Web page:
CONFESSIONS OF A PRESIDENTIAL LEGAL COUNSEL: OF THE MIDNIGHT SIX AND TREASON CHARGES (COPIED)

On 6 April 2012, I was in Blantyre when I
was asked to immediately travel to the office
of the Attorney General in Lilongwe for an
emergency meeting. When I arrived, the
Attorney General informed me that President
Bingu wa Mutharika had died, and that the
Minister of Justice, Ephraim Chiume, who
was present in the room had instructions
for us. Chiume then informed me that he
had instructions from the Cabinet that the
Attorney General together with me and
other government lawyers should look at
how the Vice President could be prevented
from taking over. Chiume repeatedly
emphasized that we were to use any means
necessary. Upon discussing the matter, we
informed the Minister that we were not
going to do anything illegal but that there
was merit in trying to get an injunction
against the immediate succession of the vice
president to the presidency.
The reasoning here was that there was
already pending in the constitutional court a
presidential referral which was questioning
the legitimacy of the Vice President
maintaining her position in light of conduct
which seemed to suggest that she had
resigned.
The legal documents for the injunction were
frantically put together, but astonishingly,
when Chiume was asked to sign the
affidavits, he declined and suggested that
Goodall Gondwe, then Minister of Energy
and Mining, and DPP first Vice President,
should sign it. The significance of his refusal
was to come to light later as he was the first
Minister to defect from the DPP to the Joyce
Banda’s PP. Even more revealing was the
fact that Chiume now started pointing
fingers at his former ministerial colleagues
in the DPP, claiming that they had hatched a
plot to prevent Banda from taking over the
presidency in preference to Mutharika’s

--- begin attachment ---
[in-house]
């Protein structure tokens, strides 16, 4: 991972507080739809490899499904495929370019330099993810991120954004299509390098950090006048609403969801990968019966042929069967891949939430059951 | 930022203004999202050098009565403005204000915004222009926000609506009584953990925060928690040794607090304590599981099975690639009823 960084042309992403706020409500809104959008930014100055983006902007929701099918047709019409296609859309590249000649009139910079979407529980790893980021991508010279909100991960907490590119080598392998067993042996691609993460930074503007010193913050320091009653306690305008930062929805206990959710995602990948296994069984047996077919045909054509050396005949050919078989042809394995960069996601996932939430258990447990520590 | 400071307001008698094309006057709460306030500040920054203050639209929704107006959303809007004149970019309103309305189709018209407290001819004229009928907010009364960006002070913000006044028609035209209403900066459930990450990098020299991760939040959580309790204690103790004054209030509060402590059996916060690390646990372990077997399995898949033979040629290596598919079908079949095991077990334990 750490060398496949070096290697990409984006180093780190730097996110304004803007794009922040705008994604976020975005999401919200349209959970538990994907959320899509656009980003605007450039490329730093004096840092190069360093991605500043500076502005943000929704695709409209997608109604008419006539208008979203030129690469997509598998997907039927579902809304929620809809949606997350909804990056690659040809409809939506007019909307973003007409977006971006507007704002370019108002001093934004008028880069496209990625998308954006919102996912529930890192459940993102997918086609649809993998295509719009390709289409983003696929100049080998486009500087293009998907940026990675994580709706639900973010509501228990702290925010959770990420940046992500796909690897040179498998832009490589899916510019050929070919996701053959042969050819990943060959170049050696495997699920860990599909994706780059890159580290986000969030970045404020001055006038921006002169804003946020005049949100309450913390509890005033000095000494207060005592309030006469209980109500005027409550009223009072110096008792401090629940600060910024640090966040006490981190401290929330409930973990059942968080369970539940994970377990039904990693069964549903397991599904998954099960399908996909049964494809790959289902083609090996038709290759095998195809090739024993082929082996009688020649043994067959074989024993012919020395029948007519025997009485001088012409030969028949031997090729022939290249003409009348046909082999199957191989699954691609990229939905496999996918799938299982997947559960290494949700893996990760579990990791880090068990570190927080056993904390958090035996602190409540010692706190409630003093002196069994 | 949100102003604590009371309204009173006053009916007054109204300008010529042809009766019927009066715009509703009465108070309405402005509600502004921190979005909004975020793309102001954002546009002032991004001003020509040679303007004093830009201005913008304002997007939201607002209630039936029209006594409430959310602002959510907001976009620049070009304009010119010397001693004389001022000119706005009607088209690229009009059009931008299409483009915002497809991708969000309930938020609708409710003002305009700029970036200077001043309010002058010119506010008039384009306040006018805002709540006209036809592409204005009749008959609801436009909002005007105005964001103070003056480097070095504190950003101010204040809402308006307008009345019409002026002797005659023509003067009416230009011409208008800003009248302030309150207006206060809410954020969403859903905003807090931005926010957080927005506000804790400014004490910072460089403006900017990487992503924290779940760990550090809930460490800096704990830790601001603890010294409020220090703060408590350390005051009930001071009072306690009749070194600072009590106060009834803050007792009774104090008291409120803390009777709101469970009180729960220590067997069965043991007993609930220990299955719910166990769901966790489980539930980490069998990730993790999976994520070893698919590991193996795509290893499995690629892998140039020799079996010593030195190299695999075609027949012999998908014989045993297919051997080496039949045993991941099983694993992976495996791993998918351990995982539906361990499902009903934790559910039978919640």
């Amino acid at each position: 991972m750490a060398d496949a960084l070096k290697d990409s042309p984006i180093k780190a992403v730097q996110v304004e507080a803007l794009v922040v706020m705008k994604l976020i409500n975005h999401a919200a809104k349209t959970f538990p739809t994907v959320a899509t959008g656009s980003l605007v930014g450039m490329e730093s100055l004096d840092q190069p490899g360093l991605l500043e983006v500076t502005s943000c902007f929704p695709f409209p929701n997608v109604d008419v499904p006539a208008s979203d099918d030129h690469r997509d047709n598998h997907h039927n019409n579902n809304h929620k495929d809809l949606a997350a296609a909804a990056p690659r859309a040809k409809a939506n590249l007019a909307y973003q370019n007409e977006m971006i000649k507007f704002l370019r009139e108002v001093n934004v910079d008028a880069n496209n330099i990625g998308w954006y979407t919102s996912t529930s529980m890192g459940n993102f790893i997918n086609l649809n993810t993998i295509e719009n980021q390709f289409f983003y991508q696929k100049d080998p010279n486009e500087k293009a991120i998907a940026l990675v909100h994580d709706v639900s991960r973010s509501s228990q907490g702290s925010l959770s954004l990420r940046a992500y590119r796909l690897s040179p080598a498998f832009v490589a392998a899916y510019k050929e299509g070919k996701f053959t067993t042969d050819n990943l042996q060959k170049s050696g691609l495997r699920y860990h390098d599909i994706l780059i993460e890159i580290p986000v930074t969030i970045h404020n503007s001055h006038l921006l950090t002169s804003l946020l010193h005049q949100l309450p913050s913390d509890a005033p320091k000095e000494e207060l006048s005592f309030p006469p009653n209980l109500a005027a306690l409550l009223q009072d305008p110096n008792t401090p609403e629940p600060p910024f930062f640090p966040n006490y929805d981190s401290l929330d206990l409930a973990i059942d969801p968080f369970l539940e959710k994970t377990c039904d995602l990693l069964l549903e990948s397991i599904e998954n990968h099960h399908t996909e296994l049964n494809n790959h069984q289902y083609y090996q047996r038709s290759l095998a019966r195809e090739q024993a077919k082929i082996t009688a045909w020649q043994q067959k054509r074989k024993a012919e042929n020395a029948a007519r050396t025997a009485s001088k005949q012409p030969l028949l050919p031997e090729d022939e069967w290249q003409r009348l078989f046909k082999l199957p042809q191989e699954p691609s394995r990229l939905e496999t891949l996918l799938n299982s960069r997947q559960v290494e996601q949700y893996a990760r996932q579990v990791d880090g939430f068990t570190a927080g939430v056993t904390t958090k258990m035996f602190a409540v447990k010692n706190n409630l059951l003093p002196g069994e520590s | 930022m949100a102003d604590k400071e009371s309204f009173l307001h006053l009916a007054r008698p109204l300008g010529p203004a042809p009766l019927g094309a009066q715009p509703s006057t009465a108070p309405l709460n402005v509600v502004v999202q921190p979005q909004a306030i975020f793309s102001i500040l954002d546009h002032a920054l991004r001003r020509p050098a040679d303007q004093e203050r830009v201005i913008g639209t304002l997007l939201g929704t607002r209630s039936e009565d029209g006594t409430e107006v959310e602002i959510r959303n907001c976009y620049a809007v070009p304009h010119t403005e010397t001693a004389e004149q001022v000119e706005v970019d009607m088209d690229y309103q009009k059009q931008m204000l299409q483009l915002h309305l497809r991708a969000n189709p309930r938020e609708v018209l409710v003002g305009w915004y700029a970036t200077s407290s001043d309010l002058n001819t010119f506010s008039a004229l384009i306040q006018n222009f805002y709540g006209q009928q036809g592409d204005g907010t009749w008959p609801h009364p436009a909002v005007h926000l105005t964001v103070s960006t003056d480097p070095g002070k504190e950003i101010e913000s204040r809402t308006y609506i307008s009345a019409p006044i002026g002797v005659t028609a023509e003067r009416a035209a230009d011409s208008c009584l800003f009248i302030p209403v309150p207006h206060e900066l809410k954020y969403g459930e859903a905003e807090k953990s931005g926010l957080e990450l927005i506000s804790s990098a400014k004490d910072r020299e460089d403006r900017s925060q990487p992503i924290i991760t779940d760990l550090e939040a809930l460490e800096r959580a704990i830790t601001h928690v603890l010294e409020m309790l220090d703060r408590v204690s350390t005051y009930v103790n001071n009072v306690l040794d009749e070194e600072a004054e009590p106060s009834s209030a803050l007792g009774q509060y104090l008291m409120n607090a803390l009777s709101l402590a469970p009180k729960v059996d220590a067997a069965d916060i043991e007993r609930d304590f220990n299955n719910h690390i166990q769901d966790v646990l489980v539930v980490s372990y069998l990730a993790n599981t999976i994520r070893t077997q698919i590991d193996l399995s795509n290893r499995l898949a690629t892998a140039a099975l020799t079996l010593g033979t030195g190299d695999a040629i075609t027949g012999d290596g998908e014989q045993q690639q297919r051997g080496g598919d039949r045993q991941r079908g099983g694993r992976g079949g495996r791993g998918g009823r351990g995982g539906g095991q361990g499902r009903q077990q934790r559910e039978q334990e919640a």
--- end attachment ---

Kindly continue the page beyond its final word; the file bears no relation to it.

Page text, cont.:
brother, Peter.
Later that same night, I was invited to a
meeting that was taking place in the
conference room at the Office of the
President and Cabinet at Capital Hill.
Assembled there were all cabinet ministers
and other senior government and DPP
officials. They wanted an update on the
status of the injunction since the Attorney
General was busy elsewhere. As some of the
individuals present were uninformed about
the injunction, I explained what the legal
issues were and why the legal team felt an
application for an injunction was justified in
the circumstances.
In this meeting, it was observed that
rumours were fuelling growing
apprehension and tension in the country as
no official announcement had been made to
the nation about the condition of the
President. It was decided that a statement
be made by the Minister of Information,
Patricia Kaliati, informing the Country that
the President had been flown to South
Africa and that as of that point there was no
need to discuss succession matters until
such a time as it was officially announced
that President Mutharika had died. The
statement was composed by a group of
individuals that included several cabinet
ministers and some ranking officials in the
office of the president and cabinet. It was
read out on Television by the Minister of
Information, Patricia Kaliati, who was
supported in the press briefing by 5 other
ministers. These Minister later came to
known as the infamous MIDNIGHT SIX.
In the end, the attorney general was unable
to find a panel of judges to hear the matter
and grant the injunction, and the idea of
obtaining an injunction was abandoned.
Later, when Joyce Banda was sworn in as
President, she arrested Peter Mutharika and
a few other former ministers and
government officials and charged them with
treason. My own name was on the list of
those accused although I had left for the UK
and was reading for my PhD by this time.
But Politicians being what they are, it
appears that in their discussions as they felt
the discomforts of prison cells and the
inconveniences of the treason trial, the
ministers blamed all their plight on the
absentee legal counsel, convincing Peter
Mutharika and others that I was the reason
for their arrests.
Today, I have become the scapegoat for the
younger Mutharika and his ministers’ arrest
and prison ordeal. Perhaps the trauma
needed a victimin order to heal, someone
they can point to for the plight they suffered
and also the perfect excuse to accuse me of
various things simply because I happened to
be elsewhere when they were arrested.
Having worked with Malawian politicians, I
am not surprised. In Malawian politics, it
helps to massage the president and to give
him someone to blame for his tribulations!
But, truth is truth. It is incontrovertibl e.
Malice may attack it, ignorance may deride it,
but in the end, there it is!

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